The Link Reaction
Pyruvate enters the matrix of a mitochondrion and is:
- decarboxylated (CO2 removed)
- dehydrogenated (hydrogen removed)
- combined with coenzyme A to give acetylcoenzyme A (ACoA)
Pyruvate (3C) + coenzyme A -----carbon dioxide-----NAD>NADH----> acetyl (2C) coenzyme A
Coenzyme A consists of:
- Ribose (making a nucleoside together with adenine)
- Pantothenic acid (a B vitamin)
Coenzyme A transfers an acetyl group (with two carbon atoms) from pyruvate into the Krebs Cycle and plays a central role in respiration. It is present in small quantities in a cell and is recycled.
- An acetyl group with two carbon atoms from ACoA is combined with a 4 carbon compound (oxaloacetate) to give a 6 carbon compound (citrate or citric acid). Coenzyme A is re-formed.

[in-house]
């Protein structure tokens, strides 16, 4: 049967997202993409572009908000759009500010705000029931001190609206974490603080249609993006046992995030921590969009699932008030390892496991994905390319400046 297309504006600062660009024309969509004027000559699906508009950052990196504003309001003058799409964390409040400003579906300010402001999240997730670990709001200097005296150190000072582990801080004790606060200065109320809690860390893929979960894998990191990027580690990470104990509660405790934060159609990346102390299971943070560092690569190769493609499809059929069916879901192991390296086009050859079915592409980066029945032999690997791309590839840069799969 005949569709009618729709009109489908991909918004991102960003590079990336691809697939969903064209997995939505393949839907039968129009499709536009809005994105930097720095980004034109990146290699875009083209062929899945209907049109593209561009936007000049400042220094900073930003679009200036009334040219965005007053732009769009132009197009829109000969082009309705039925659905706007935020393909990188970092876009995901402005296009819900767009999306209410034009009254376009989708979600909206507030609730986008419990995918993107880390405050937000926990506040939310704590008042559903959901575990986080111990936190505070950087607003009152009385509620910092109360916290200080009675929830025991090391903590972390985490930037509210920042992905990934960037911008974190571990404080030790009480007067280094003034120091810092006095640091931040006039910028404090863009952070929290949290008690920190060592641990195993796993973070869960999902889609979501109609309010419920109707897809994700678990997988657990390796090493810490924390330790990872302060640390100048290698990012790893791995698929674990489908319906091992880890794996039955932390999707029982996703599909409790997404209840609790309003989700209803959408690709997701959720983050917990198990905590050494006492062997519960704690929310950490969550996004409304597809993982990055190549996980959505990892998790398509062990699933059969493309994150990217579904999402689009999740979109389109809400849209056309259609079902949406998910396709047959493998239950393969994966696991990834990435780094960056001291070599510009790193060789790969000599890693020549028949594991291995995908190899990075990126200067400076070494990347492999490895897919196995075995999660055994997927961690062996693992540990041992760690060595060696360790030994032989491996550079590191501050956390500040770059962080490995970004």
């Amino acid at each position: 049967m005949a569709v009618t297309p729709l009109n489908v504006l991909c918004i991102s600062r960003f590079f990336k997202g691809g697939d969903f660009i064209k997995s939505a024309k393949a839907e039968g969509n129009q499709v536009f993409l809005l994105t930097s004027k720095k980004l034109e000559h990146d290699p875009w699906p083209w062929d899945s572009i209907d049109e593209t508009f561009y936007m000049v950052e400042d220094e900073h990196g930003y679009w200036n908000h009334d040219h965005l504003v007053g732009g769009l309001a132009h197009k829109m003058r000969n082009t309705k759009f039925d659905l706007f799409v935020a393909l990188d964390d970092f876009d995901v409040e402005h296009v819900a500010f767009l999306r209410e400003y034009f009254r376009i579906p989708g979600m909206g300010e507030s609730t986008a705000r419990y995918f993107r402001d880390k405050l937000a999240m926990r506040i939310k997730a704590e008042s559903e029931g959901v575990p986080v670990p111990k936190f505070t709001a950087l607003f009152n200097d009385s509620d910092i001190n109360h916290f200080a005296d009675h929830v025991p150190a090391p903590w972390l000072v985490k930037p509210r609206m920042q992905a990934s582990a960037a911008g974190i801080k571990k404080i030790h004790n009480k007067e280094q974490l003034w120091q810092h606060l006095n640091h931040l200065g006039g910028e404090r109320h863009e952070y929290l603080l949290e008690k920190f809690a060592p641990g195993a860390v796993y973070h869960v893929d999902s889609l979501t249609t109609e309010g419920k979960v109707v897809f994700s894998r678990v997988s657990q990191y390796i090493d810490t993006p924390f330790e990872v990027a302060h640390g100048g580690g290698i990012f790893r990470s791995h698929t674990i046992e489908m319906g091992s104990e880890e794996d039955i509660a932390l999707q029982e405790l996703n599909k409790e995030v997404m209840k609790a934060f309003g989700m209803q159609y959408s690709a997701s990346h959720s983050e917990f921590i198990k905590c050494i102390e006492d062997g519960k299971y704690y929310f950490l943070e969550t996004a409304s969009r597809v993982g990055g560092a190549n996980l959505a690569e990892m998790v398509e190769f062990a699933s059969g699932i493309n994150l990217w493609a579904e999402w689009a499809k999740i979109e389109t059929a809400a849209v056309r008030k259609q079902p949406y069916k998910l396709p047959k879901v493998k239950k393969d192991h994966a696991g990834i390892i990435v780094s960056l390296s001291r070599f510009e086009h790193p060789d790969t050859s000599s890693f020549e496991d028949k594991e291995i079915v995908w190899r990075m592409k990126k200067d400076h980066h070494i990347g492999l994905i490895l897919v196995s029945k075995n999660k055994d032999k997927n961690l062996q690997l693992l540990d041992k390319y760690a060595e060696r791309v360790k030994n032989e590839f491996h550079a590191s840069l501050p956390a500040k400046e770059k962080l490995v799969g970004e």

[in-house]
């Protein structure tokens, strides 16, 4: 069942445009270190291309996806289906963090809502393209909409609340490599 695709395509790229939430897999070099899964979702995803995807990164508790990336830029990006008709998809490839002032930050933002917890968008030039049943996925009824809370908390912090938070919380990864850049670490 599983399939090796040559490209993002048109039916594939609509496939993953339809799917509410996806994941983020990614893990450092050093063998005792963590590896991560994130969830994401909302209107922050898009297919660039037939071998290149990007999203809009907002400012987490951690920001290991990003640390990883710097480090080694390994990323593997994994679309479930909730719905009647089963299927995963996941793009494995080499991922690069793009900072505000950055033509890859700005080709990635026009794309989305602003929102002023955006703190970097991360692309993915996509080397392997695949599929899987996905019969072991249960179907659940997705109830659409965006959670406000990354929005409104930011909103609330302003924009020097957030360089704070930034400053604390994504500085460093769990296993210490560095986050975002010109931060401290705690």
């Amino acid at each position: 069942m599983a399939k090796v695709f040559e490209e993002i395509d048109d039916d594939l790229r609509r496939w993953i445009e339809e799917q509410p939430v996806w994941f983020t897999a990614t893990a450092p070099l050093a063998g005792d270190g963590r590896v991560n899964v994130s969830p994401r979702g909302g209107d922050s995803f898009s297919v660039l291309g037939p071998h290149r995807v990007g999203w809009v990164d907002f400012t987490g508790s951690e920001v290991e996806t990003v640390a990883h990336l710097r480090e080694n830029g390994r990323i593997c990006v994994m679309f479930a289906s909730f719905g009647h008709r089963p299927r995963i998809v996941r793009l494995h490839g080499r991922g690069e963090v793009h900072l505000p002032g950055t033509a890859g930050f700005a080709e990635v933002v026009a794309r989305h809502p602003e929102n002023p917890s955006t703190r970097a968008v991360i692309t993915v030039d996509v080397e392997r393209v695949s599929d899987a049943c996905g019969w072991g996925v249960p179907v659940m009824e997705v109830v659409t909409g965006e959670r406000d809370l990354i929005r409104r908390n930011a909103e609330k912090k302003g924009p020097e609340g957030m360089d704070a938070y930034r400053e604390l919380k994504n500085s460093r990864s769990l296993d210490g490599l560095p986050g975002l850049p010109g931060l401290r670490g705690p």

- Citrate is then converted back to oxaloacetate in a series of small steps involving decarboxylation and dehydrogenation.
- The carbon dioxide removed is given off as a waste product.
- The hydrogens removed are accepted by NAD or the related flavin adenine dinucleotide (FAD). One FAD and three NAD molecules are reduced during each turn of the cycle. The main role of the Krebs cycle is to generate a pool of reduced hydrogen carriers to pass on to the next stage.
- The regenerated oxaloacetate can combine with another ACoA
- One molecule of ATP is made directly by substrate-level phosphorylation for each ACoA entering the cycle. So two molecules of ATP are made per glucose molecule entering glycolysis.